Thanks so much for having me and thank you Sergio Barreiros for your kind introduction. I’m very pleased to be in Brasilia today and especially to spend time with you at Instituto Rio Branco. Yet, as you know, this is a profoundly sad moment for all Americans. The heinous terrorist attack in Boston yesterday reminds us of our common humanity and our unity in resolve to reject such senseless violence. The U.S. is grateful for the generous statement of support by President Rousseff and the many personal expressions of condolences we’ve received from Brazilians from all walks of life.
I’m honored indeed to speak at your revered institution. On this trip, I wanted to meet not only with leaders in your government but also with people like you who represent Brazil’s future. I hear the courses here are tough, so I’ll promise you two things: first, diplomacy in action is even tougher than the classroom; and second, you’ll always derive tremendous pride from the privilege of serving your country.
I’m looking forward to our discussion, but first, I would like to talk briefly about the cooperation between our two great nations.
The United States and Brazil are natural partners. We share vibrant democracies, respect for human rights, and our economies are increasingly interlinked. Overall, we work well together in New York and across the UN system.
Together, we’re helping Haiti rebuild, with steadfast Brazilian leadership of the UN peacekeeping force. We’re collaborating closely at the UN Human Rights Council to give voice to ordinary citizens suffering under the world’s cruelest regimes. And we have led the way at the UN in protecting the rights of gay, lesbian, bisexual, and transgender people everywhere.
I had the opportunity to serve recently with Brazil on the UN Security Council at a time when our agenda was very full. As you might expect, we didn’t always agree. In the Council, we act by consensus on many matters. Yet, at times, the U.S. and Brazil found ourselves on different sides of issues, including Iran sanctions, Libya, and Syria. But these cases were comparatively few. We especially value your leadership on peacekeeping and human rights. As President Obama said, the U.S. appreciates Brazil’s aspiration to become a permanent member of the Security Council, and we welcome your increasing assumption of global responsibilities.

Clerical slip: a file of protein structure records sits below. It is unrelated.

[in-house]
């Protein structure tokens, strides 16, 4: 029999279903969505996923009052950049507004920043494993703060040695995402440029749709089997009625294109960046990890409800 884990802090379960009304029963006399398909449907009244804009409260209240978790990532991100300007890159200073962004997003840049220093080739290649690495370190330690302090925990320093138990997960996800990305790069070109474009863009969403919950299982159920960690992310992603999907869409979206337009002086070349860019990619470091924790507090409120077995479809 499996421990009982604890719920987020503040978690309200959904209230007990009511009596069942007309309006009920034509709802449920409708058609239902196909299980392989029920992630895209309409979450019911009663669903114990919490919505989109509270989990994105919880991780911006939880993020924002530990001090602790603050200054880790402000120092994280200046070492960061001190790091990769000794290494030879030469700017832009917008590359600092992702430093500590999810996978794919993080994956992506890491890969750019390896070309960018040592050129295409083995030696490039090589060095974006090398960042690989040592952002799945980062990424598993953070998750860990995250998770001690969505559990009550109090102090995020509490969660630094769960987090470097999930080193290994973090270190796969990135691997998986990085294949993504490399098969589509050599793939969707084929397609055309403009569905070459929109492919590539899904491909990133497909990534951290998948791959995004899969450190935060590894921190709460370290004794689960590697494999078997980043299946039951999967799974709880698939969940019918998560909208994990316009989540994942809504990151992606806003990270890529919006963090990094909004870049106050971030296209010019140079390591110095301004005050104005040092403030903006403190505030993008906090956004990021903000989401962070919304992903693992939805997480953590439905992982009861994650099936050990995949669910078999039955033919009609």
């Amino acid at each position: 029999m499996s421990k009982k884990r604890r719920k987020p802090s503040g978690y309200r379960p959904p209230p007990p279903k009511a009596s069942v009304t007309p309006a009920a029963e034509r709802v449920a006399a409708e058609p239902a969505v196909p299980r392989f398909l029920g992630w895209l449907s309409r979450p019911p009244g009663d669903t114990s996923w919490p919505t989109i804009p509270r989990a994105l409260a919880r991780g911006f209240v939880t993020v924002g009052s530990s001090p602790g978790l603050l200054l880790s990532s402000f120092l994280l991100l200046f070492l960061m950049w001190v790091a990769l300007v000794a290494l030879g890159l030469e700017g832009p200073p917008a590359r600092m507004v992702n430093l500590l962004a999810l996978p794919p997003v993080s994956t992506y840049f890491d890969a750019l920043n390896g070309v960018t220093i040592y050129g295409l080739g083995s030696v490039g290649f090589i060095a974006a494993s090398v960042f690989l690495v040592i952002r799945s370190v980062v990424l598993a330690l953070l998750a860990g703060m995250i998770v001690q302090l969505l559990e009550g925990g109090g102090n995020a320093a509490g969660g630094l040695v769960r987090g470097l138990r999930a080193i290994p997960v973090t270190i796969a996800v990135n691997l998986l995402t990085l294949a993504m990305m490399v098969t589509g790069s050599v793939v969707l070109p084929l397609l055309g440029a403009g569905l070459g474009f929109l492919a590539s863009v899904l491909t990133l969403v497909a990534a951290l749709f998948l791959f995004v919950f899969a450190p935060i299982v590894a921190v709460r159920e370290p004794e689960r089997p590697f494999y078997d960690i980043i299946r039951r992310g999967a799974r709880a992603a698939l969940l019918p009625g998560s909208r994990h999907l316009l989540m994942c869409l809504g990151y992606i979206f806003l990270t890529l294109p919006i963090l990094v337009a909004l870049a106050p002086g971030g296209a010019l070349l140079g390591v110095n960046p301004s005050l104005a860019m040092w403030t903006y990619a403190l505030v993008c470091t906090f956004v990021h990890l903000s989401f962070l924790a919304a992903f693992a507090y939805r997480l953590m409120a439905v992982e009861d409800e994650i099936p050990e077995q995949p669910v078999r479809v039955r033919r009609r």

And, when we do disagree, we must continue to do so as friends—openly, honestly, and respectfully. Above all, we should not forget that our shared interests and values vastly outweigh our differences. As President Obama said two years ago in Rio, “let us stand together—not as senior and junior partners, but as equal partners, joined in a spirit of mutual interest and mutual respect, committed to the progress that I know that we can make together.”
Since President Obama’s historic visit, our two nations have grown ever closer. Through the Open Government Partnership, we have jointly led the way in advancing a new standard of good governance, transparency, and accountability. Together, we’re feeding the hungry and bolstering food security worldwide, helping to heal the sick in Africa and combat the scourge of narcotics. We are carrying forward the progress from last year’s Rio + 20 Summit to spur sustainable development. And, we applaud Brazil for utilizing some of the cleanest, most diverse energy sources of any country on Earth.
We’re also working together to give more students in both our countries the world-class education so essential for broad-based economic growth in today’s interwoven world.
Yet, for all we’ve accomplished together, there remain serious challenges, which I hope we will be able to face together as well.
The U.S. is particularly concerned about the dangers of nuclear proliferation. We’re glad that Brazil is implementing Security Council sanctions against Iran for defying its international nuclear obligations and that Brazil voted last September for the International Atomic Energy Agency’s Board of Governors’ resolutions holding Iran accountable for its violations. We will continue to work with the international community to press Iran to resolve the widespread concern about its nuclear program.
We will also continue pursuing peace, stability and denuclearization of the Korean Peninsula. The United States will not accept North Korea as a nuclear-armed state; nor will we stand by while it seeks to develop a nuclear-armed missile that can target the United States and its allies. We appreciate that Brazil made strong statements in response to North Korea’s December 2012 missile launch and its February 2013 nuclear test. We all must maintain robust implementation of all Security Council resolutions on North Korea.
We also hope that Brazil will continue speaking out for human rights, as you did in supporting the latest Human Rights Council resolutions on Iran and Syria. When Brazil defends human rights, it remembers the lessons of its own past—the way that a cry for change that starts in the streets can transform an entire nation, and the knowledge that courage and determination can sweep aside cruelty and dictatorship.
And that seems the right place to end—with the universal values our two great countries cherish. We share more than just a hemisphere; we share a belief in the power of democracy. And as two nations made up of people of every race, religion, and creed, we both know that diversity is a lasting source of national strength.
These values bring us together. They are deeply American and deeply Brazilian. May they always light the relationship between Brazil and the United States—and may they light your own paths as you make the world we share more peaceful, prosperous, and free.
Obrigada. Boa sorte.
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